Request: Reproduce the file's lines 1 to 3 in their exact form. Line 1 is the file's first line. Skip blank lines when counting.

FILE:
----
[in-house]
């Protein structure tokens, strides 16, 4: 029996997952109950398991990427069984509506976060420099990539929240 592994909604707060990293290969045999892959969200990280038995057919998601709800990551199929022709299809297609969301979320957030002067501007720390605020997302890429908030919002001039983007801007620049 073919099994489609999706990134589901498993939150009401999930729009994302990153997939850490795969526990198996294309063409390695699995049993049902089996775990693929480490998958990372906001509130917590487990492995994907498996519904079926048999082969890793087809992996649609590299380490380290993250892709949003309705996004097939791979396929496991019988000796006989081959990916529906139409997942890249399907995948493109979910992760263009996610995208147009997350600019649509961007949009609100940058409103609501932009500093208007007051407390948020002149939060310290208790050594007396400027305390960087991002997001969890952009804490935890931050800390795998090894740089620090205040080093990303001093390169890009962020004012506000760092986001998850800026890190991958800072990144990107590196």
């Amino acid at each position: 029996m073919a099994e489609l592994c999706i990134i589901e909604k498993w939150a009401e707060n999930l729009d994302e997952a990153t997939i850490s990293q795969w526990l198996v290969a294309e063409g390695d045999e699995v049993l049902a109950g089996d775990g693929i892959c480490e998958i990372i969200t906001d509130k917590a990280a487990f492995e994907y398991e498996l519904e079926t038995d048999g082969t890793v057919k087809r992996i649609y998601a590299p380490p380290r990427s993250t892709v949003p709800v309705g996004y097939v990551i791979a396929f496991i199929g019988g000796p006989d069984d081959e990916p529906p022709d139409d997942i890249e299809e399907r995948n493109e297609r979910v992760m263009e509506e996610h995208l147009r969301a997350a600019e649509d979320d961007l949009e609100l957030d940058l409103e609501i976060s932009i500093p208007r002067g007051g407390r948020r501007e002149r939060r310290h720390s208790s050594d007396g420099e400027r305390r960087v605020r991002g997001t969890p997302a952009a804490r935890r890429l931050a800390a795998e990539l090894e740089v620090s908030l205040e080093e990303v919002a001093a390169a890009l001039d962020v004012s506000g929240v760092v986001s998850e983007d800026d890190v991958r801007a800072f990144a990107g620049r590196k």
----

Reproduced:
[in-house]
């Protein structure tokens, strides 16, 4: 029996997952109950398991990427069984509506976060420099990539929240 592994909604707060990293290969045999892959969200990280038995057919998601709800990551199929022709299809297609969301979320957030002067501007720390605020997302890429908030919002001039983007801007620049 073919099994489609999706990134589901498993939150009401999930729009994302990153997939850490795969526990198996294309063409390695699995049993049902089996775990693929480490998958990372906001509130917590487990492995994907498996519904079926048999082969890793087809992996649609590299380490380290993250892709949003309705996004097939791979396929496991019988000796006989081959990916529906139409997942890249399907995948493109979910992760263009996610995208147009997350600019649509961007949009609100940058409103609501932009500093208007007051407390948020002149939060310290208790050594007396400027305390960087991002997001969890952009804490935890931050800390795998090894740089620090205040080093990303001093390169890009962020004012506000760092986001998850800026890190991958800072990144990107590196």
């Amino acid at each position: 029996m073919a099994e489609l592994c999706i990134i589901e909604k498993w939150a009401e707060n999930l729009d994302e997952a990153t997939i850490s990293q795969w526990l198996v290969a294309e063409g390695d045999e699995v049993l049902a109950g089996d775990g693929i892959c480490e998958i990372i969200t906001d509130k917590a990280a487990f492995e994907y398991e498996l519904e079926t038995d048999g082969t890793v057919k087809r992996i649609y998601a590299p380490p380290r990427s993250t892709v949003p709800v309705g996004y097939v990551i791979a396929f496991i199929g019988g000796p006989d069984d081959e990916p529906p022709d139409d997942i890249e299809e399907r995948n493109e297609r979910v992760m263009e509506e996610h995208l147009r969301a997350a600019e649509d979320d961007l949009e609100l957030d940058l409103e609501i976060s932009i500093p208007r002067g007051g407390r948020r501007e002149r939060r310290h720390s208790s050594d007396g420099e400027r305390r960087v605020r991002g997001t969890p997302a952009a804490r935890r890429l931050a800390a795998e990539l090894e740089v620090s908030l205040e080093e990303v919002a001093a390169a890009l001039d962020v004012s506000g929240v760092v986001s998850e983007d800026d890190v991958r801007a800072f990144a990107g620049r590196k």